HEFEI, March 5 (Xinhua) -- Remaining closed for over a month, Paul's Pocket, a bookstore in Hefei, capital city of east China's Anhui Province, has dabbled in online reading events via WeChat, in an effort to mitigate the effect of the coronavirus outbreak.
"The epidemic is throwing a hard punch at the bookstore. Even if we resume operation, the revenue of the first half of the year will plummet and we may have to close down if we can't afford the manpower expenses and rental costs," said Zhu Sha, one of the founders of the bookstore.
The dilemma of Paul's Pocket is not an individual case. Many other bookstores across the country are facing the same difficulties and trying to shift their business focus.
Brick-and-mortar bookstores that once relied heavily on social gatherings have resorted to shifting their markets and services from offline to online, endeavoring to survive the crisis through new approaches including livestreaming and online selling.
Paul's Pocket launched its online reading events on Jan. 30 by inviting literature lovers and poetry scholars to share and discuss with readers on different themes.
"We have hosted four online events till now, with a total of 200 participants who only need to pay 10 yuan (about 1.43 U.S. dollars) to join the WeChat group," said Zhu, adding that it is helpful to strengthen connections with readers during this special period.
Compared with Paul's Pocket, Xinhua Bookstore, with 523 outlets in Anhui Province, has rolled out more measures.
According to Huang Zhen, manager of the business department of the company, they have launched over 20 livestreams introducing books to date, receiving over 100,000 views. Meanwhile, a total of 1,000 WeChat groups have been built to serve over 300,000 readers. "We also sell books via online platforms such as Weidian and disinfect the books carefully before delivering them to the customers," Huang said.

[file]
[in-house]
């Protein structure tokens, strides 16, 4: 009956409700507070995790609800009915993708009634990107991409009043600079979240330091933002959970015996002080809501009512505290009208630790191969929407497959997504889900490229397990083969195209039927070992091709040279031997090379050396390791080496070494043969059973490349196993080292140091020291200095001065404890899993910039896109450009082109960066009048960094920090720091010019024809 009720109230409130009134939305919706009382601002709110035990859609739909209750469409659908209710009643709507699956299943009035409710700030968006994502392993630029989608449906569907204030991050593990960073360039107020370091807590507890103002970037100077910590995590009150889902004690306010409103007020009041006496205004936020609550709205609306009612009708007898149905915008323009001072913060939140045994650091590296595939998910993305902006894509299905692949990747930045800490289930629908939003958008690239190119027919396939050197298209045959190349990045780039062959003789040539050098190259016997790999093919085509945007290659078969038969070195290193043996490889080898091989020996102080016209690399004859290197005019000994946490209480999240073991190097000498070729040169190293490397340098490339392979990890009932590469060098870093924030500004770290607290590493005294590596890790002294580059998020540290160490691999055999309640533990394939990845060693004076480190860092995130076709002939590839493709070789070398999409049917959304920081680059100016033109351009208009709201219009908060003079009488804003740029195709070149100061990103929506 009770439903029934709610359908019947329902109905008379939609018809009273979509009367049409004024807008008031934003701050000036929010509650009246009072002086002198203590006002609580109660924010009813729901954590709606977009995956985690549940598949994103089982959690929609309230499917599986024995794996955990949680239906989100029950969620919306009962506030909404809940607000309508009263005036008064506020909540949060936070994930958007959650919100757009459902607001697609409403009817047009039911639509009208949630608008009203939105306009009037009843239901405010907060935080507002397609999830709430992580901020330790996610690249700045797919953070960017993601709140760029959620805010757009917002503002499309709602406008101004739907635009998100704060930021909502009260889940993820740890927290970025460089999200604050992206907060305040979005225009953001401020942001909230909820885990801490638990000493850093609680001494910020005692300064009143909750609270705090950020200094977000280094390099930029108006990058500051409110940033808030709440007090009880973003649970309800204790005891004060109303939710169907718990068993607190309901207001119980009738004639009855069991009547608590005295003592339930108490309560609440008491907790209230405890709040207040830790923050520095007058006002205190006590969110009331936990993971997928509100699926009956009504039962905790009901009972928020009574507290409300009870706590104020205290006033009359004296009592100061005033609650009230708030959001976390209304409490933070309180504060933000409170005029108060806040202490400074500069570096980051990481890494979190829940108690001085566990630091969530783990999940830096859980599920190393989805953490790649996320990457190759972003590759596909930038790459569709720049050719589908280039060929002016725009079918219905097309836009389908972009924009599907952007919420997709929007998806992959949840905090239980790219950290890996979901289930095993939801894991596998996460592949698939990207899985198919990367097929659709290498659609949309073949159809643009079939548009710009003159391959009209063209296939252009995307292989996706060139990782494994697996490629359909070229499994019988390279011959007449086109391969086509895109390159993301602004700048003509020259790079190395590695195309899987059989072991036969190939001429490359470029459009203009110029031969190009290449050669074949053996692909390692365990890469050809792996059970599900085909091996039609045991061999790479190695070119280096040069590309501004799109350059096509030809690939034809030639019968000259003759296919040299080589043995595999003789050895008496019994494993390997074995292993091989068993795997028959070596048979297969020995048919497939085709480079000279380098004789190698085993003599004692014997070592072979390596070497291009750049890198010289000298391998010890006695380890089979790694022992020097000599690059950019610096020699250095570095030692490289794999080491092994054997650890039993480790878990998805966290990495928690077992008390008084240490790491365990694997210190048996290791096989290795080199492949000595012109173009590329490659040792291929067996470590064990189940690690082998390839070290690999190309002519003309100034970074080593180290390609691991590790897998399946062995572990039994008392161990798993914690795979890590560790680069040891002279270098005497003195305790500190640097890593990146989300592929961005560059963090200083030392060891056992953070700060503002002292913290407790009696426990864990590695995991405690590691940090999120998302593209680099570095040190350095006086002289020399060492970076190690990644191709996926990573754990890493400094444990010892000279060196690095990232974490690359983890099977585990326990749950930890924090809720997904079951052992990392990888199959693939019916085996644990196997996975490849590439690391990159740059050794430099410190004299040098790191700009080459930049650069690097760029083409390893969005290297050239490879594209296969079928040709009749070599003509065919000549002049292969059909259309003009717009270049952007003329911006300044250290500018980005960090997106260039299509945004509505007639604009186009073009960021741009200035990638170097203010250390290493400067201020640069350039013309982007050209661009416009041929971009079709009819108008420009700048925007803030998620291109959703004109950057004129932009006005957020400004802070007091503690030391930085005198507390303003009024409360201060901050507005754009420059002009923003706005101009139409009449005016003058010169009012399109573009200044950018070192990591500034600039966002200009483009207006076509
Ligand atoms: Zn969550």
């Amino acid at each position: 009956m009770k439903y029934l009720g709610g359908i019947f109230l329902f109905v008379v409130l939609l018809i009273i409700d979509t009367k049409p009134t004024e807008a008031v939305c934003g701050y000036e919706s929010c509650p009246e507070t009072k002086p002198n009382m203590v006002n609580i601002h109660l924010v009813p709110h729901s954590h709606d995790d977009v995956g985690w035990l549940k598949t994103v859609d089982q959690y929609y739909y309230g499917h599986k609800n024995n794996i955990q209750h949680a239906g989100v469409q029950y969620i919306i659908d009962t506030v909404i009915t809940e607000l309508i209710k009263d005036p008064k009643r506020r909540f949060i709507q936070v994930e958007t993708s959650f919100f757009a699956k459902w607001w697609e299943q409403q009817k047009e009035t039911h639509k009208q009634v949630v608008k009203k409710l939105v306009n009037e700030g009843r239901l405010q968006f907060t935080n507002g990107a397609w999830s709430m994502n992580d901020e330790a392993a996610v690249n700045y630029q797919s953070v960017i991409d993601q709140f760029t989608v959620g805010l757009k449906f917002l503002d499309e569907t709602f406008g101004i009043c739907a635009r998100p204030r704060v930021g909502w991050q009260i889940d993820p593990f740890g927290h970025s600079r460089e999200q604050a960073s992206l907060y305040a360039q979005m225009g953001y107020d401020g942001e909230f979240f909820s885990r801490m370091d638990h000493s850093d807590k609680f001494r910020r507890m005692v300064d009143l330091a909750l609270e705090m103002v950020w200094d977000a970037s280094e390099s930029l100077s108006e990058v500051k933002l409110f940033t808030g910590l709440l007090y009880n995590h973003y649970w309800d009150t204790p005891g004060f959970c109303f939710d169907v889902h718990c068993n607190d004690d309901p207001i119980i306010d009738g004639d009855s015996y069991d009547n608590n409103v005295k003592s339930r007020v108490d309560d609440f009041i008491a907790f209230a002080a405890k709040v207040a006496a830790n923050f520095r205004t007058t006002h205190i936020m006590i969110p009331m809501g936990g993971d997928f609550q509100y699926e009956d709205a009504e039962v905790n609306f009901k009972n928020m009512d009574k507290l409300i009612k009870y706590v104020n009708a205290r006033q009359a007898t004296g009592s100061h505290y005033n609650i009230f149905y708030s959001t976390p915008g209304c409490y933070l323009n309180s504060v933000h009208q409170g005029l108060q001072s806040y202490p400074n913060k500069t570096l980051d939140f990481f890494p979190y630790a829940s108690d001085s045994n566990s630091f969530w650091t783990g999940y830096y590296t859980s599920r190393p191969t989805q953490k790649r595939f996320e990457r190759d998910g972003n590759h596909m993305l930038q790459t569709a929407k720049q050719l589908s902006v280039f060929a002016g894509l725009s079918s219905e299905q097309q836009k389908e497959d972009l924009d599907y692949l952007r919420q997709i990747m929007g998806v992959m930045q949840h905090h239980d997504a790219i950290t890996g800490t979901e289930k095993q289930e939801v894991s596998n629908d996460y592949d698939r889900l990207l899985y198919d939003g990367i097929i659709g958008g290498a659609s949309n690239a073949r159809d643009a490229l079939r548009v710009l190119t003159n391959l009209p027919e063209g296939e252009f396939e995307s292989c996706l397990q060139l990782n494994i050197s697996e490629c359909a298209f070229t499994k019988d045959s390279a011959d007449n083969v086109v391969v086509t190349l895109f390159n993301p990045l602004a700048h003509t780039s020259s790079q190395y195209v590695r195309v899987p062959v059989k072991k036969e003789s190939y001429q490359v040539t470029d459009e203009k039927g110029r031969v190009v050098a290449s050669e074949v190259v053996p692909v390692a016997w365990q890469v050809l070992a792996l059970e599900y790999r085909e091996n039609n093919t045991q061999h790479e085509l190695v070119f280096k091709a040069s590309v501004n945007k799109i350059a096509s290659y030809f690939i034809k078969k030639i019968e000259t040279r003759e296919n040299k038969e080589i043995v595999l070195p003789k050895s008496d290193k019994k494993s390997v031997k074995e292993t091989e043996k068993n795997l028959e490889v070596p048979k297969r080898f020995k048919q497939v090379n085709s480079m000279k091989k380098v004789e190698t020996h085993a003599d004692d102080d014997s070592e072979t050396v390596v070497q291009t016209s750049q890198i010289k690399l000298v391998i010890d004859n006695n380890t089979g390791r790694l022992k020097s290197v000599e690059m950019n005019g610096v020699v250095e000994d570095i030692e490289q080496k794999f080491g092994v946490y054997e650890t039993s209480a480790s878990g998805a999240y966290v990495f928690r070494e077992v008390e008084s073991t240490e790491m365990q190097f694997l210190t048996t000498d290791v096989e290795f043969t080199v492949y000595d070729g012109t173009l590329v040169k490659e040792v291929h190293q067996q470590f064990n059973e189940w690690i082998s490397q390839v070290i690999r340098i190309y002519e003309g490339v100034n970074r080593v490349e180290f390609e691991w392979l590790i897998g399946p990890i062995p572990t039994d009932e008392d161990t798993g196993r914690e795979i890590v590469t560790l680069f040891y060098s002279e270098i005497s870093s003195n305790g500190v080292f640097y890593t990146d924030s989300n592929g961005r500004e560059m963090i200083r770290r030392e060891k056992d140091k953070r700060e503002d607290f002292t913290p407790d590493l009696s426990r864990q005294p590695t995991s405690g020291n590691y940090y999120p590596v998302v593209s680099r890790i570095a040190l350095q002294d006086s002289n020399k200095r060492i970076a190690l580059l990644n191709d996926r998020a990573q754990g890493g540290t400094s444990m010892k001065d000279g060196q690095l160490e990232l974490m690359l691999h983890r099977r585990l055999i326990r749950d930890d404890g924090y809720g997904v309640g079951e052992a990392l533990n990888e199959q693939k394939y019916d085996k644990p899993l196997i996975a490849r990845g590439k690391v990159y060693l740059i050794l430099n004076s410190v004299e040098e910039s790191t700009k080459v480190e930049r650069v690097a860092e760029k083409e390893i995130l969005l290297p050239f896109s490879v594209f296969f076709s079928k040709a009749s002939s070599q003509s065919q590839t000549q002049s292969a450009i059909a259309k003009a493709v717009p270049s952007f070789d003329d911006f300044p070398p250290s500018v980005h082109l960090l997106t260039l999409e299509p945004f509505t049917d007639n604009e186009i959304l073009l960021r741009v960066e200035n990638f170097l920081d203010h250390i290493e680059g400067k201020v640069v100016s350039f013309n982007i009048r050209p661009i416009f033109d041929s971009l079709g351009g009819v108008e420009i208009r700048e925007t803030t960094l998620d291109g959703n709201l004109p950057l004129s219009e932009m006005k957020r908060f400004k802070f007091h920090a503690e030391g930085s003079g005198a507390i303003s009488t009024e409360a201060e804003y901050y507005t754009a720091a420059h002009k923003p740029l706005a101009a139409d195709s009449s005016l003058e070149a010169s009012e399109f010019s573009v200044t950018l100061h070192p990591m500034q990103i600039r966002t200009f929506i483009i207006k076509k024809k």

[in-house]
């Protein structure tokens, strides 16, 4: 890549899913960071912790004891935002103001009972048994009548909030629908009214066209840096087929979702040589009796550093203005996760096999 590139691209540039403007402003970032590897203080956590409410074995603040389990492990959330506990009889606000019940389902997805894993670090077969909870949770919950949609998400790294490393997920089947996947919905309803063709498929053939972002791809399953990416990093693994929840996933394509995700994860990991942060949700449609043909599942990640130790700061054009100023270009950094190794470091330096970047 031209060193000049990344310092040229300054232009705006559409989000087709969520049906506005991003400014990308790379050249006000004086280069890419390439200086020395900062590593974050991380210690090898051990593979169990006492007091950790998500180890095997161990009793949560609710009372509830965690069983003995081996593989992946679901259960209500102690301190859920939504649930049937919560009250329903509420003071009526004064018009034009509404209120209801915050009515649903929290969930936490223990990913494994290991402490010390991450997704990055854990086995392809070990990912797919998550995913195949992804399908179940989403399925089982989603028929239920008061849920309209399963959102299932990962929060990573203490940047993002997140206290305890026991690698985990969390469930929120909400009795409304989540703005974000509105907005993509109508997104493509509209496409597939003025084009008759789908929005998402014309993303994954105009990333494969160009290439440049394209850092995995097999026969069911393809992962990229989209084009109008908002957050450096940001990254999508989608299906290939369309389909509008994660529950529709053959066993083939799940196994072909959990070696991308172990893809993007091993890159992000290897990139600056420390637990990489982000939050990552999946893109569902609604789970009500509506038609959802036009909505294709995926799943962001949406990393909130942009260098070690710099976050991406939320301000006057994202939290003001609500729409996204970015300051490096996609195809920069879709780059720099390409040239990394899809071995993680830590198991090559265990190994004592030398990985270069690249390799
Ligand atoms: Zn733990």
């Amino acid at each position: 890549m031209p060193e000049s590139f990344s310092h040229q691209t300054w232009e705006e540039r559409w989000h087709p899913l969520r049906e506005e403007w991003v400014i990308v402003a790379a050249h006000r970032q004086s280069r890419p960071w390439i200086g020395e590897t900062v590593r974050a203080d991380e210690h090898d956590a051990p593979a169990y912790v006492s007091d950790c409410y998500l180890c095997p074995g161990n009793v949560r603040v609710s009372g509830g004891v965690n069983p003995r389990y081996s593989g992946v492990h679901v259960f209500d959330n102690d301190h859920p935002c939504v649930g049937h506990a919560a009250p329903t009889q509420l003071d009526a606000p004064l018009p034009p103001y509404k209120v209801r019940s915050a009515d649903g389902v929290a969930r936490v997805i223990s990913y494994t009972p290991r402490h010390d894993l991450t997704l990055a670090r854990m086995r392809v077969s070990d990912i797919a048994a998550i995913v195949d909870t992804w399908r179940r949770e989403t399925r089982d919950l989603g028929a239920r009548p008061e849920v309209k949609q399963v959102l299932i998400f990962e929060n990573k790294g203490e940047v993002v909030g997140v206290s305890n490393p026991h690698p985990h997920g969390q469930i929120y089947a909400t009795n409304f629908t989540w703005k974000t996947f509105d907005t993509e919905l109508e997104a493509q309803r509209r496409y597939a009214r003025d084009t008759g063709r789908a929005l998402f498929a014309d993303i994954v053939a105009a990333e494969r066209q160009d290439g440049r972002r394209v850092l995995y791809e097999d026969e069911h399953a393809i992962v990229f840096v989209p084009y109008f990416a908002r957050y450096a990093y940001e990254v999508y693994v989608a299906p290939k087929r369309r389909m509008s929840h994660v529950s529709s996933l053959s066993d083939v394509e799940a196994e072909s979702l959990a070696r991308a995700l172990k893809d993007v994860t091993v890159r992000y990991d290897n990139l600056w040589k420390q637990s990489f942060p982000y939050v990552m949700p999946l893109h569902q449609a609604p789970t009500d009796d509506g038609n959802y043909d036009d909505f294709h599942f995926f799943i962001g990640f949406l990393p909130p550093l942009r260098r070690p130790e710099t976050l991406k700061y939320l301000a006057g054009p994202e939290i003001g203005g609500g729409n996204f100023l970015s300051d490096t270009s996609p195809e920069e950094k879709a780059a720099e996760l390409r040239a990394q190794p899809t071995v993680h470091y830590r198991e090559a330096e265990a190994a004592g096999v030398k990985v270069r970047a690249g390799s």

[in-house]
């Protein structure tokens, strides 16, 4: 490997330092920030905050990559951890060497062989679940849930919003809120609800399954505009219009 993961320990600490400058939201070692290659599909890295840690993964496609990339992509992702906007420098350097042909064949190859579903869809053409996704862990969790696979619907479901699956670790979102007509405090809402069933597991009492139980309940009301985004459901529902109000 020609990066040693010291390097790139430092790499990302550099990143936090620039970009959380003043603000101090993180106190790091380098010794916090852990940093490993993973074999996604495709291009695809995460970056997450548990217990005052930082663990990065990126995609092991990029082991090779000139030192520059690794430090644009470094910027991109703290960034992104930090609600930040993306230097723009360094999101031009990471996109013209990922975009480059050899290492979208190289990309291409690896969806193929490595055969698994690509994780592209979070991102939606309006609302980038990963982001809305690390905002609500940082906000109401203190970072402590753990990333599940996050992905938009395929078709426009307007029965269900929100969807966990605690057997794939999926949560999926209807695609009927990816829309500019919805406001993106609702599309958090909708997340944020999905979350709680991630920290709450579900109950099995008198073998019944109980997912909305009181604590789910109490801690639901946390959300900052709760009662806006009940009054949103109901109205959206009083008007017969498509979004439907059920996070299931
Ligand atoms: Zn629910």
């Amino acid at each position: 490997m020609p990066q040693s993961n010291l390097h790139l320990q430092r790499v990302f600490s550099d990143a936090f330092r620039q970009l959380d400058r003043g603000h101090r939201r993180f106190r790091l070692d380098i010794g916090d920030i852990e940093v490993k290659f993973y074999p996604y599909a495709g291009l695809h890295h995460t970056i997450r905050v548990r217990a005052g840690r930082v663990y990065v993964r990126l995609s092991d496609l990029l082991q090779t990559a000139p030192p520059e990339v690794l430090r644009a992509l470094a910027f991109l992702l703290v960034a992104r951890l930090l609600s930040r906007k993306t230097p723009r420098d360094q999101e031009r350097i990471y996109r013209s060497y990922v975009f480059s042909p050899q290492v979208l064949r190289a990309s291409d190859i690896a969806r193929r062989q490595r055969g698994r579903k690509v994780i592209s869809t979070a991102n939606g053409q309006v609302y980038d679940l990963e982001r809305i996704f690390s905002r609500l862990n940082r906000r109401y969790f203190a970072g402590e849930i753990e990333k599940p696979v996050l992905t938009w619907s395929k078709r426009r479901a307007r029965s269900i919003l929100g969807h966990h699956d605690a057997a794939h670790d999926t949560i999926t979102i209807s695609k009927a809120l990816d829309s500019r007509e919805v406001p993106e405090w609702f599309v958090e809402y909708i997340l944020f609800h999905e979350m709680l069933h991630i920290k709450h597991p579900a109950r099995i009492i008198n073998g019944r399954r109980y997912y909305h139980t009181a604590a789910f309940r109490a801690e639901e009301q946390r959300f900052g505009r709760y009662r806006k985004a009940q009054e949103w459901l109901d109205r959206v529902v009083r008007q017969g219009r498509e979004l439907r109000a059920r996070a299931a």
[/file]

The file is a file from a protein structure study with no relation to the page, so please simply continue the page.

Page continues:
Data from the company showed that a total of 36,000 books have been sold in Hefei within the past 10 days.
Yanjiyou Bookstore, a bookstore chain with 62 outlets nationwide, has cooperated with the food delivery platform Ele.me in some cities to improve delivery times. Zhongshuge Bookstore in Shanghai has turned its bookstore into a livestreaming studio to introduce books online.
For Zheng Ling, manager of Fandeng Bookstore in Hefei, the epidemic outbreak has in turn forced the bookstore to innovate and also allowed them to take a step back and think clearly about how to move their business forward after the epidemic.
"We have been hesitating to make changes while the epidemic speeds up the transformation of the bookstore and urges us to make full use of the internet and social media to offer more services," said Zheng.
The ongoing self-preservation of brick-and-mortar bookstores has also gained the attention and support of the public. On China's Twitter-like Sina Weibo, the hashtag "self-preservation of bookstores" has received over 11 million views as of Feb. 29.
On Feb. 24, OWSpace, a trendy Chinese bookstore chain, released a letter on WeChat seeking crowdfunding to support its operation, which sparked heated discussions online.
Sun Zeshu, a millennial living in Beijing, bought a donation package without hesitation and shared the letter on Wechat with a comment "Defend bookstores, the brain of cities."
"It's a great pity if the bookstore can not survive the epidemic. We are willing to do our bit to help them pull through," said Sun.